Wednesday, July 9, 2008


NY Times In late April, Mr. McCain, Republican of Arizona, announced that if elected president he would seek to insure people . . . by vastly expanding federal support for state high-risk pools like Maryland’s, or by creating a structure modeled after them. . .

Though high-risk pools have existed for three decades, they cover only 207,000 people in a country with 47 million uninsured, according to the National Association of State Comprehensive Health Insurance Plans. Premiums typically are high, as much as twice the standard rate in some states, but are still not nearly enough to pay claims. That has left states to cover about 40 percent of the cost, usually through assessments on insurance premiums that are often passed on to consumers.

Health economists say it could take untold billions to transform the patchwork of programs into a viable federal safety net. The McCain campaign has made only a rough calculation of how many billions would be needed and has not identified a source for the financing beyond savings from existing programs. Finding the money will only get more difficult now that Mr. McCain has pledged to balance the federal budget by 2013, which already requires a significant reduction in the growth of spending.

Mr. McCain's proposal stands in sharp relief to that of his Democratic rival, Senator Barack Obama of Illinois, who wants to require insurers to accept all applicants, regardless of their health. That is now the law in five states, including New York and New Jersey.

For those who can afford the premiums, or who qualify for subsidies in the 13 states that provide them, the high-risk programs can be a godsend. . . A fifth of the 14,000 participants in the Maryland plan receive subsidies that drop their premiums below the market rates charged to healthy people, said Richard A. Popper, the plan’s director. But many in the middle find the policies both unaffordable and intolerably restrictive, and Mr. Popper estimates that two-thirds of those eligible have not enrolled.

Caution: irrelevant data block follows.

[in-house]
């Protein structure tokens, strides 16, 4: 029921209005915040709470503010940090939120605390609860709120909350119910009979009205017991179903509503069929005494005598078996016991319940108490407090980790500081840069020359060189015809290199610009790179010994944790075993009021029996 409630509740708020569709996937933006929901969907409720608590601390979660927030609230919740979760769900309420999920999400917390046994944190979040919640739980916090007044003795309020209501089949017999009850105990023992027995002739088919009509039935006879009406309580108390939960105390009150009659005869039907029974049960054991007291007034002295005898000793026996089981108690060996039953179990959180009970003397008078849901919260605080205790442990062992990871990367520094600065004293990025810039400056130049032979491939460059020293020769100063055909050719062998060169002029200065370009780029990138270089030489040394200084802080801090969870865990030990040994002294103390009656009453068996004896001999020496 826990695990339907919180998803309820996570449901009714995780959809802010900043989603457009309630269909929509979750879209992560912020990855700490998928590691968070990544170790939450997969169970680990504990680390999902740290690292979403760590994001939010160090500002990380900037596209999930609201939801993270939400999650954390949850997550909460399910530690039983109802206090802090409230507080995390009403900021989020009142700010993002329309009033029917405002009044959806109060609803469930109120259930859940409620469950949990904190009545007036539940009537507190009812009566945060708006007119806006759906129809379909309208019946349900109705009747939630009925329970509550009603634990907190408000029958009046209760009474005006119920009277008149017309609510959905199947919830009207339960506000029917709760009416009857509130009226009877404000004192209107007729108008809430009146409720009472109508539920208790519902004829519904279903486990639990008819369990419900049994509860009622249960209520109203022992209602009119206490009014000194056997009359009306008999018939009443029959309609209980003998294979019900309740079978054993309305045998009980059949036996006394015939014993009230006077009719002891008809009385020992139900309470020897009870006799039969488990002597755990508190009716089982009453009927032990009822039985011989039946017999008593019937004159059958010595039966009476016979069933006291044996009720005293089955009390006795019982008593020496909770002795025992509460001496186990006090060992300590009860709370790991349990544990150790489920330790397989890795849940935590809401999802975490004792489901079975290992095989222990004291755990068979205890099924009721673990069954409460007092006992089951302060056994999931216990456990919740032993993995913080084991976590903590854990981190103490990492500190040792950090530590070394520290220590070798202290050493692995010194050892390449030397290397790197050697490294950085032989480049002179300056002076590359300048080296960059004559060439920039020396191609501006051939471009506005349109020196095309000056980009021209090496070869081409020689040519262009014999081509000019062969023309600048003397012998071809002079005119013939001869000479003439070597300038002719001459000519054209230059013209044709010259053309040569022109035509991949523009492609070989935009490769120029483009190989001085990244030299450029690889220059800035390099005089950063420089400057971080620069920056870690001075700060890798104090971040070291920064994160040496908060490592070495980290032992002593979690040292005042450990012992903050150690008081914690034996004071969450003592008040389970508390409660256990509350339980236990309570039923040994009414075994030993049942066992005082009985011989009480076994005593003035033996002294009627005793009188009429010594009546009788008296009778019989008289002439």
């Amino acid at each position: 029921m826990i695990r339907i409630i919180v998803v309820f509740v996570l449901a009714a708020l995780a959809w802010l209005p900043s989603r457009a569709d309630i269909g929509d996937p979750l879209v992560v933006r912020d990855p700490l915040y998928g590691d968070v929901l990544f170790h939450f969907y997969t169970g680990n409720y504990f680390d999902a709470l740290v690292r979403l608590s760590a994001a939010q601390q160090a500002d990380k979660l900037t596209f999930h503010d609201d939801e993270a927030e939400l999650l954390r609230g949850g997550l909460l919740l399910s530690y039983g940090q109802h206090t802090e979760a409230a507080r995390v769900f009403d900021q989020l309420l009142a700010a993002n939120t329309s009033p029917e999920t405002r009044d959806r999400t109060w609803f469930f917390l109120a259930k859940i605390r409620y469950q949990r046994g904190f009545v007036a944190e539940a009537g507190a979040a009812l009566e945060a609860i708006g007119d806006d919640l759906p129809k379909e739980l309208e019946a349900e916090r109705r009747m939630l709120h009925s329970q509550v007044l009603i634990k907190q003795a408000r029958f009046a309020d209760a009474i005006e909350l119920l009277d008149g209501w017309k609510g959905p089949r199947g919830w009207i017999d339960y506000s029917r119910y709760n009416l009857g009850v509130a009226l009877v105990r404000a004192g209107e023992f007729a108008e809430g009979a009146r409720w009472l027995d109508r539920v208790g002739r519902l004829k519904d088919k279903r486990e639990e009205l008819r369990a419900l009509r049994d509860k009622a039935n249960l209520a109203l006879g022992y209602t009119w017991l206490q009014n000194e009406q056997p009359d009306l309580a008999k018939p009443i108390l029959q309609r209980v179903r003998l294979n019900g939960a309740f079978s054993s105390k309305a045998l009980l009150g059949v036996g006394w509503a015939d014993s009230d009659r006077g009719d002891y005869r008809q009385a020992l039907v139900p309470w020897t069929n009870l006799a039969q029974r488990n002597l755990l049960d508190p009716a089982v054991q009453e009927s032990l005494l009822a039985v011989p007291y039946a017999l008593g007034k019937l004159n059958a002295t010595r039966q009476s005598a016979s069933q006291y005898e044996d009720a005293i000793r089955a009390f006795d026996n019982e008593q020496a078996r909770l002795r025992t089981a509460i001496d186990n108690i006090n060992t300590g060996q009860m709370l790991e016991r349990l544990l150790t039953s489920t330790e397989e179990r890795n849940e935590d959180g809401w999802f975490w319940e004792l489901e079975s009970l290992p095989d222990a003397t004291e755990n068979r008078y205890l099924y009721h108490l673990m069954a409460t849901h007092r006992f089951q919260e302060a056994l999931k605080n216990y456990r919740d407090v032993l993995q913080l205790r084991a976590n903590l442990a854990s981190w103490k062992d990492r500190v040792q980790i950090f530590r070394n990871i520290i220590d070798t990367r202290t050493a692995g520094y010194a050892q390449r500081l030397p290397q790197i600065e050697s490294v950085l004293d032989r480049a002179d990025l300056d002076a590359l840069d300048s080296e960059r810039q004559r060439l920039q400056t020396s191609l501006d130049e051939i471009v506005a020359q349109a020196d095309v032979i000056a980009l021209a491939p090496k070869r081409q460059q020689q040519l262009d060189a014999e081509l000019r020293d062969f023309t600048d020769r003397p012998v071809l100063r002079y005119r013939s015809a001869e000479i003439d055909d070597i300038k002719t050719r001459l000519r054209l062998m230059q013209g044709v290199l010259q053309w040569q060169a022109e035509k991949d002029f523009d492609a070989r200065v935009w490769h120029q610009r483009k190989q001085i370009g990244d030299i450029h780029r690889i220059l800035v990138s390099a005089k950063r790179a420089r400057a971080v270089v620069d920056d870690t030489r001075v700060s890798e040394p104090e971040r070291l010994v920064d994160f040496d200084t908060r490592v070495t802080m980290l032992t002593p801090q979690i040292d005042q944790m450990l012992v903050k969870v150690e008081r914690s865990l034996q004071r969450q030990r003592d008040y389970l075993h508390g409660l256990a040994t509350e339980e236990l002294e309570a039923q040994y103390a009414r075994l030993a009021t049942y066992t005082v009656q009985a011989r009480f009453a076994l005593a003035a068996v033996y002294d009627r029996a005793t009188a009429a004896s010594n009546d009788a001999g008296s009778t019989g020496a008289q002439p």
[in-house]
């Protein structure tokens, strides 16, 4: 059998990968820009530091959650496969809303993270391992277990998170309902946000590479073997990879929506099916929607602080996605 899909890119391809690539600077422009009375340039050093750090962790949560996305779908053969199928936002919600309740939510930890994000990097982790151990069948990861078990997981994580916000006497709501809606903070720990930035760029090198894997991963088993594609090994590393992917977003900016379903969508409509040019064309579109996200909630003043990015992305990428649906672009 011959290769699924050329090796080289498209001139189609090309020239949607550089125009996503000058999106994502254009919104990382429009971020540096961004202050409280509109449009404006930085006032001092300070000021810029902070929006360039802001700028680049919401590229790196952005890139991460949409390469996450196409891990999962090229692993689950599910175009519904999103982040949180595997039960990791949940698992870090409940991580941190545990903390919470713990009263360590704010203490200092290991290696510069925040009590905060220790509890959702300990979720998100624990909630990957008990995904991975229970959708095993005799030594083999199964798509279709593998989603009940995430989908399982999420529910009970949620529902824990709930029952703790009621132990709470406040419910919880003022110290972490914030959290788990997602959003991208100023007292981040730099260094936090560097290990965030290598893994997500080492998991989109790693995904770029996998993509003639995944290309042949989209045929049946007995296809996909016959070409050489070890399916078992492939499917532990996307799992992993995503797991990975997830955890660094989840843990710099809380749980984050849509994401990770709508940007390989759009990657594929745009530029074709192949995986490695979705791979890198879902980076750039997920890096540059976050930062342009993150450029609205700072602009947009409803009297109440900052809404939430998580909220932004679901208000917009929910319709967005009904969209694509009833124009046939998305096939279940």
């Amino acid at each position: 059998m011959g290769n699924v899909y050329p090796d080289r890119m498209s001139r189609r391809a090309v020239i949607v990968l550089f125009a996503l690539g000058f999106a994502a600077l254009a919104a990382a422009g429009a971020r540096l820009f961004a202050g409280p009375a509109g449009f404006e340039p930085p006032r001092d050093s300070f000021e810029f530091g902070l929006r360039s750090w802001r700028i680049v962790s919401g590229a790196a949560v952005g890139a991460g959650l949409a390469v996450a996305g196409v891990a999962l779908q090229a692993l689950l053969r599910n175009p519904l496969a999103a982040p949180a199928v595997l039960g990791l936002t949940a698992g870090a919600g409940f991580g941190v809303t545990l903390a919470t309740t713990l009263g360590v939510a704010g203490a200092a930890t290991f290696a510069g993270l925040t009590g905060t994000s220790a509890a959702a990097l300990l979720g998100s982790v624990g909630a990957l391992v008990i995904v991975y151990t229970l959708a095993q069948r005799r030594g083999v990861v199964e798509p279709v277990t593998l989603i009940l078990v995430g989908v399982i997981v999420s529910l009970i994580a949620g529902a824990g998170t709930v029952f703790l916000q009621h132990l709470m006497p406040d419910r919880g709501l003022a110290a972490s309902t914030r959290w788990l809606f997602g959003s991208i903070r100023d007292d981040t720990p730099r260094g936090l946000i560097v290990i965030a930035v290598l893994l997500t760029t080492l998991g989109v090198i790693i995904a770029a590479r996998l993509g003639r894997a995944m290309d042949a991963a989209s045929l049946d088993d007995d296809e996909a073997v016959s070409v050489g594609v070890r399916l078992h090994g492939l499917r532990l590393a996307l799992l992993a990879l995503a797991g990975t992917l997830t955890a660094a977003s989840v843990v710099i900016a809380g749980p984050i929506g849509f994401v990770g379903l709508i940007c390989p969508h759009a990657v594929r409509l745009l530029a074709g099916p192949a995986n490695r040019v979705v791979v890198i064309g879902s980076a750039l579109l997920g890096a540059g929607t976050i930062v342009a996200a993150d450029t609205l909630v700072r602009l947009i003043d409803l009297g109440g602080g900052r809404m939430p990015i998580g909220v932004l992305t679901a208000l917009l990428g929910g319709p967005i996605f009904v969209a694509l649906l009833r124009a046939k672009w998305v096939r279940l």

Almost all of the state pools impose waiting periods of up to a year before covering the health conditions that initially made it impossible to obtain insurance. In some states, fiscal pressures have forced heavy restrictions in coverage and enrollment. Florida, which has 3.8 million uninsured people, closed its pool to new applicants in 1991, and the membership has dwindled to 313. . .

There is no census of the medically uninsurable. But in 2006, insurers turned down 11 percent of all individual applicants for medical reasons, including 22 percent of those 50 or older, according to America’s Health Insurance Plans, an industry trade group.


At July 9, 2008 1:24 PM, Anonymous m said...

We all know that McCain is somewhat limited in his administrative capabilities, so we are truly grateful that McCain has decided to follow the same planning process that the MBA president used in program design and oversight.

The primary models used will be the Iraq occupation, Katrina relief response, the Medicare pharmaceuticals plan, Homeland Security, and of course national debt doubling.


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